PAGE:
Posted by Stephen Mann on August 15, 2011
In IT service management “circles” there’s a lot of talk about Social Media (with new terms like “Social ITSM”) and Cloud (with debates such as “Is Cloud the death knoll for ITSM and ITIL?”), but what about another aspect of the changing business and IT landscape that doesn’t get enough attention – Mobile?
We all have mobile devices (and I am deliberately stressing “devices” here), I don’t know whether I am a good or bad example having travelled recently with a work laptop and BlackBerry along with personal Android and iPhone devices, and an iPad. I know, how sad. But mobile devices, and their use and management, pose a serious challenge to I&O organizations.
My Forrester colleague Matt Brown recently blogged about “Enterprise Mobility, Competitiveness and The Future Workplace Experience”, including an interesting statistic and “WIM” (what it means):
“Enterprise Mobile Technologies: Individual employees are able to put the latest mobile devices and apps to productive business use faster than their employers can. Our data suggests the most highly mobile (and highly paid) employee segments (33% of the information workforce) already embrace these tools to make themselves more productive from work, from home, and from the road. What it means: Companies have little control over who uses these.”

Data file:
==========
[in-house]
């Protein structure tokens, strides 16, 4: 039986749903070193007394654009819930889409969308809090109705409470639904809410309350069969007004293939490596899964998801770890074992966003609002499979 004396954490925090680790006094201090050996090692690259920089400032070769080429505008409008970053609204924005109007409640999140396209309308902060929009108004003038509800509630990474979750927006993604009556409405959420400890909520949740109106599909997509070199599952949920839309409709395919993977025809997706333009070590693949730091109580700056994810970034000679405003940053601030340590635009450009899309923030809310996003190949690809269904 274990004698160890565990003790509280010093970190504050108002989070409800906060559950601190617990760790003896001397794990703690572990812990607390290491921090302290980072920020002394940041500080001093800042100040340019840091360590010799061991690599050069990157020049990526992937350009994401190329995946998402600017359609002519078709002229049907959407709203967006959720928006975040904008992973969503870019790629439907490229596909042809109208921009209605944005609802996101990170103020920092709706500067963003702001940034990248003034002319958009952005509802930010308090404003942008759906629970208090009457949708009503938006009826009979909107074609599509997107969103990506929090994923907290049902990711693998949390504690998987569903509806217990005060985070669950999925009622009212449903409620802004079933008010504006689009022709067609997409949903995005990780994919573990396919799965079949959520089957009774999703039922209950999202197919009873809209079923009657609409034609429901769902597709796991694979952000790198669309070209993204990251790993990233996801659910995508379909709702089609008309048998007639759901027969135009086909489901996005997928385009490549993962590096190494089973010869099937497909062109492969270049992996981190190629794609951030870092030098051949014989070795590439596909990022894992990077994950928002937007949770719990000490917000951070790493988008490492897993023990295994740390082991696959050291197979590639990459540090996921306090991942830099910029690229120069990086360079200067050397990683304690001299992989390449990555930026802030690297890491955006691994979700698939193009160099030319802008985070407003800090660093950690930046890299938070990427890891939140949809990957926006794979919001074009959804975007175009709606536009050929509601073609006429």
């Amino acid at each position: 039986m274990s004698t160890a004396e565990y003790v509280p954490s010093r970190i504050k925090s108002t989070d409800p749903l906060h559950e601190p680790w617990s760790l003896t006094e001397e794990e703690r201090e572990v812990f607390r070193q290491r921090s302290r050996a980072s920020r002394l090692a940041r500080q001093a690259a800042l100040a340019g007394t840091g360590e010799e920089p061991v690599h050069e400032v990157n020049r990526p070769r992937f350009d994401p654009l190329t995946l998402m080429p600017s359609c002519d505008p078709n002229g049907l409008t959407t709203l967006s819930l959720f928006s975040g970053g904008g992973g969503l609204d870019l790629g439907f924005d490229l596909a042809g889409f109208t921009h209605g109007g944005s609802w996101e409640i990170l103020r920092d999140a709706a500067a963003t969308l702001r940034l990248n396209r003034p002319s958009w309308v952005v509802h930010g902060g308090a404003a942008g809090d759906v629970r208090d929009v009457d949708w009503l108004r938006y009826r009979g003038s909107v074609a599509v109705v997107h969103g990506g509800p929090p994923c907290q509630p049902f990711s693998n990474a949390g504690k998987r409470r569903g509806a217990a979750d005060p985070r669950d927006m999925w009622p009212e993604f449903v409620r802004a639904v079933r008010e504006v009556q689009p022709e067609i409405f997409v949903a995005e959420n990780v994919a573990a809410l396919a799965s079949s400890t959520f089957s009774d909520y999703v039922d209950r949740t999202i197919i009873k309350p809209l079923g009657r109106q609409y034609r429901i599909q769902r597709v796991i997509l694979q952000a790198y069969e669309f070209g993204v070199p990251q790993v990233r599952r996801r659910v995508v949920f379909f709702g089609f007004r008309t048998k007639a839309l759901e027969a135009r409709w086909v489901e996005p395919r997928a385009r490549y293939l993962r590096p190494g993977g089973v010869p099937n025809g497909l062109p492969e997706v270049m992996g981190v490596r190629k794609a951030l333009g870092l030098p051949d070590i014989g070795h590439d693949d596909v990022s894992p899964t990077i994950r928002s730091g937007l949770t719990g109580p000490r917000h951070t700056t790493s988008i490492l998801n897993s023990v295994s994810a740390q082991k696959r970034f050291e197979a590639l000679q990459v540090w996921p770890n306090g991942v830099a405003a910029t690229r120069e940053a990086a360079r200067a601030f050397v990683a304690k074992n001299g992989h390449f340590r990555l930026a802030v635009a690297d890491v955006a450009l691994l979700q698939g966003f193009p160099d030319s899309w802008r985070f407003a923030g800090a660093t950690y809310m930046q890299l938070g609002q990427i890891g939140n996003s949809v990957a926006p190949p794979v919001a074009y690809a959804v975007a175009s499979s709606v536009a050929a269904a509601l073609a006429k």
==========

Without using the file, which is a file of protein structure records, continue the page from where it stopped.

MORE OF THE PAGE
There is no doubt that the availability of mobile devices and the increasing, consumer-technology-led, expectations of our internal customers will make it more difficult for I&O to manage service delivery and provide support (along with tacking issues such as availability and security). However it is not something we can place in the “too-hard pile”, mobile-device-driven change is inevitable and I&O organizations need to be ready.
Our internal customers will use/are using mobile devices in a number of different scenarios:
- Corporate mobile devices (which may or may not be managed effectively).
- Personal mobile devices which are permitted to connect to the corporate network.
- Personal mobile devices which, while sanctioned for work use, are not permitted to connect to the corporate network.
- Personal devices to which the I&O organization is “blind”. Employees use them outwith of any corporate mandate, usage policy and guidelines, and controls.
I have no qualms in saying that non-corporate devices will be prevalent in the workplace in three years time, with all of the I&O and Security “excuses” as to why it shouldn’t happen drowned out by senior business stakeholders demanding the ability to use non-corporate, “better”, ICT devices; for themselves first and then for their people.
Cast your mind back to the early days of the internet and corporate adoption. How many organizations banned it from the workplace (and some still do)? Why do we do this? It’s futile, sub-optimal, and counterproductive.
Take access to Social Media as another example. We ban its use on corporate devices, so an employee will just pick up their personal device to access it. IMO the management of technology “misuse” is a line management issue not a technology issue. If people want to “not work” while “at work” they will achieve this even if they only have access to coloring crayons.